WHEN VIBBATION COMES.
At the close of the series of extraordinary demonstrations in Mr. Keely's workshop in Philadelphia, Dr. Leidy, the eminent scientist, said: "Some day I suppose a young lady will be able to play on the piano and set her father's mill to grinding."
There is no need to stop at what the fair pianist will be able to accomplish for her long-suffering friends and relations when Mr. Keely's sympathetic attractive force comes into every day use. The fact is there is nothing to show us where to stop; if Mr. Keely is able to bring down the power which holds the planets together he can accomplish anything he likes. We are not at all sure that we would not sacrifice our finger joints, a few of our ribs, an eye, and some other things as Mr. Keely has done, for the possession of a new and unlimited motive power. Of the scientific phases of this discovery we do not in this place care to treat; that the sympathetic negative dissociates molecules just as the sympathetic positive associates them, and that a copper ball, a half pint of fearful and wonderful Schuylkill water, a silk thread and some tenpenny nails can at the instance of a harp move continents, we are ready to admit for the occasion. Let us look at some of the possibilities of Mr. Keely's discovery.
It will be possible, as Dr. Leidy says, for the cherubic girl to thump a piano and make good flour by the same exercise. The young man who has a burning passion for the flute will no longer be a pariah wandering among the attics, if he can drive a stone crusher with his piping of "In the Gloaming." Street railways will be revolutionized again. The superintendent of the road will sit in his office and whistle all the motive power the cars need. Probably the superintendent, however, will only have to see that somebody else whistles. The old phrase, "Whistle and she'll come to yon," will have a literal truth. When a man wants a certain woman to wife he will simply have to whistle for her, and unless she whistles "down brakes" she will have to go. In fact whistling will become a most valuable art. This is somewhat disadvantageous to women, for they do not take kindly to whistling. Still they can fall back on their voices, which are perhaps more generally cultivated than men's. And as we understand the origin of Mr. Keely's mysterious power to be intimately associated with the vibrations of sound, it may be that the human voice with its wonderful vibratory qualities is to be the principal locomotive and engine of the future. The range of the human voice is three octaves, and each note represents from eighty-seven to seven hundred and sixty-eight vibrations of sound per second, these vibrations translated into power would, we should imagine, make every man his own locomotive. More than ever will the owners of voices of great compass have reason to congratulate themselves. Patti's voice, for example, assumes a new value. The phenomenally high note that Nilsson was able to take in "The Magic Flute" represents thirteen hundred sixty-five vibrations in a second. The value of such a note in motive power we do not know, but enough, it may be surmised, to run a sewing machine a whole afternoon.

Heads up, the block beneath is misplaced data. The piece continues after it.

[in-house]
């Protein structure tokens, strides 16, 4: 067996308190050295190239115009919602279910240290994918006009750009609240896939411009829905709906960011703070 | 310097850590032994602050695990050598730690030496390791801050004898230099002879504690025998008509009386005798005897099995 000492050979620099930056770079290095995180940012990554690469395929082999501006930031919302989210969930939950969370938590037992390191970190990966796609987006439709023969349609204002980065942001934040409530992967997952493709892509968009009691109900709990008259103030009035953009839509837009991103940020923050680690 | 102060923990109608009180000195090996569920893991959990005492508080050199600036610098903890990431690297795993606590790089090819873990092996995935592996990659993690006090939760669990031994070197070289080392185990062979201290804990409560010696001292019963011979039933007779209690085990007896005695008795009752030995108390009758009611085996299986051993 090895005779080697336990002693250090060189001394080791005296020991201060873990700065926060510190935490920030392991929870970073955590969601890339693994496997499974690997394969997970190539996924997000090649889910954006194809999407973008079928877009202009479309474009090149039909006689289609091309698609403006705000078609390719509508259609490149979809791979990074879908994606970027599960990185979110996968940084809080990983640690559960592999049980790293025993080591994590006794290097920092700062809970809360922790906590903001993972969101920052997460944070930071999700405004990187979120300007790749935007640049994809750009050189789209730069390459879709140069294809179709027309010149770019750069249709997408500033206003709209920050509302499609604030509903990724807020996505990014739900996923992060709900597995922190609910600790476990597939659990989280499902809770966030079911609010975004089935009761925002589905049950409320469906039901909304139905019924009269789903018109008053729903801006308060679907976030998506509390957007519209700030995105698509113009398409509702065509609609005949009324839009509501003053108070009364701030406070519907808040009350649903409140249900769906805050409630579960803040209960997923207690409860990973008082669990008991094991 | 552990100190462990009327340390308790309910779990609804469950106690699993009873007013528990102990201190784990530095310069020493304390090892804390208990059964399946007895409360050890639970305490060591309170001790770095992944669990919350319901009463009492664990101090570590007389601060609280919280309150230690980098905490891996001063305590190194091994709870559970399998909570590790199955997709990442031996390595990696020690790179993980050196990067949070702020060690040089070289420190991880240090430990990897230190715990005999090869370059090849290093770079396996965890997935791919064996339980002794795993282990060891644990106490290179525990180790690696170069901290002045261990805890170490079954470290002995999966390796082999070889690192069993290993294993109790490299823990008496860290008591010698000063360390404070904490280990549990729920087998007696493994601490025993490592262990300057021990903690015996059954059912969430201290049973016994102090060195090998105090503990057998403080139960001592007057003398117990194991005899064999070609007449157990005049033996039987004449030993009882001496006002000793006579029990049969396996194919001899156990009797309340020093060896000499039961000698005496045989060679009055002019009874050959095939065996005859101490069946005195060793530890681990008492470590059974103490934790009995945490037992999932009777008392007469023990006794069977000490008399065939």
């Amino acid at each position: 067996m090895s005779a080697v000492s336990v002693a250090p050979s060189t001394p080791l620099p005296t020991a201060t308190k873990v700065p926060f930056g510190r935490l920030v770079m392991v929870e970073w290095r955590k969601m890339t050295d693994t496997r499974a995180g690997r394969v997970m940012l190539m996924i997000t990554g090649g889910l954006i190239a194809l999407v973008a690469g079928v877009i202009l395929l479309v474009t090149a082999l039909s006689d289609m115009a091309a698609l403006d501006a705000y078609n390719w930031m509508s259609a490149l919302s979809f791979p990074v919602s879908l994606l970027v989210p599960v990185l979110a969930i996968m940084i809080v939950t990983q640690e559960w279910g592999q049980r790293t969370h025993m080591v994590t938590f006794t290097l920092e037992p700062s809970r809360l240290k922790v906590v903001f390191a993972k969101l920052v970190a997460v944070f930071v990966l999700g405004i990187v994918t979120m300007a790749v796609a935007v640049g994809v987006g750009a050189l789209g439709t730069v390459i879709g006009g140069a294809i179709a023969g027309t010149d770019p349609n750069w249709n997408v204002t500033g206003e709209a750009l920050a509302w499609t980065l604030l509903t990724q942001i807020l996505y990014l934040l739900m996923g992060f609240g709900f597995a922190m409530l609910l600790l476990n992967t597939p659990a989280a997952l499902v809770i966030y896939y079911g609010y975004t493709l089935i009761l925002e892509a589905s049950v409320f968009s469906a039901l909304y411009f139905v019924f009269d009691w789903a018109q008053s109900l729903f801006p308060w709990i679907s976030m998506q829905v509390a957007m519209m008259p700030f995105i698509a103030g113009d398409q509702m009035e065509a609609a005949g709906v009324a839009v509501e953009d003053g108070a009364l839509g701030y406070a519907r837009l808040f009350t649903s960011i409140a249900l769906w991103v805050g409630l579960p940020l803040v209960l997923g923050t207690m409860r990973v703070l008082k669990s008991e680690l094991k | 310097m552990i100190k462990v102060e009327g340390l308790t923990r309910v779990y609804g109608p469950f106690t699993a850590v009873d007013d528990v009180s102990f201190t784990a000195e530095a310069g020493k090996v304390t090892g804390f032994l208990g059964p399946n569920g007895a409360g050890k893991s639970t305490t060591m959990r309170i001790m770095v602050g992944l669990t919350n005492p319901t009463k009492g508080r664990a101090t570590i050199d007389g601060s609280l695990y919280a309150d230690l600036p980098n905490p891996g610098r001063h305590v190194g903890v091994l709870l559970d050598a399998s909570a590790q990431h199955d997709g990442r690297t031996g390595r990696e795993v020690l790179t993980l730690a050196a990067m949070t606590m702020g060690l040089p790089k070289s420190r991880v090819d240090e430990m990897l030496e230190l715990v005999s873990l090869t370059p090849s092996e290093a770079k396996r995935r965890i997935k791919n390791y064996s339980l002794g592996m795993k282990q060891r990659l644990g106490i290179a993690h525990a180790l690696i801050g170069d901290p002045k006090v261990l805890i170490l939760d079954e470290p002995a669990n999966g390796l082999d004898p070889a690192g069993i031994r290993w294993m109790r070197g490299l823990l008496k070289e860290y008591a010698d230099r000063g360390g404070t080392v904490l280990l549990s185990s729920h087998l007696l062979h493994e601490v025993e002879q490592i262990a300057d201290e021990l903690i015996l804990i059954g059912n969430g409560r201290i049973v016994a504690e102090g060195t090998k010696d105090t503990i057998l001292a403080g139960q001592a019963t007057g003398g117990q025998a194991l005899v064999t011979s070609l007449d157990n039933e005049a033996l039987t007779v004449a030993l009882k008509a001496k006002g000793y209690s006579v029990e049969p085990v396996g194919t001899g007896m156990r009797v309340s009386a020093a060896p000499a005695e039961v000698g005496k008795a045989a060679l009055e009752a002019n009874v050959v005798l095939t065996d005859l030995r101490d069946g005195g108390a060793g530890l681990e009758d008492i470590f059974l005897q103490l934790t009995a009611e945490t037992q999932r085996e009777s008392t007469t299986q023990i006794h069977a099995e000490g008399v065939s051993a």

Looking through a crack in the door, as we have but done, enough is seen to convince anyone of the wondrous results of the new Keely motive power if it motes for all mankind. When the door is flung wide open the world will be dazzled and dumbfounded, we do not doubt.
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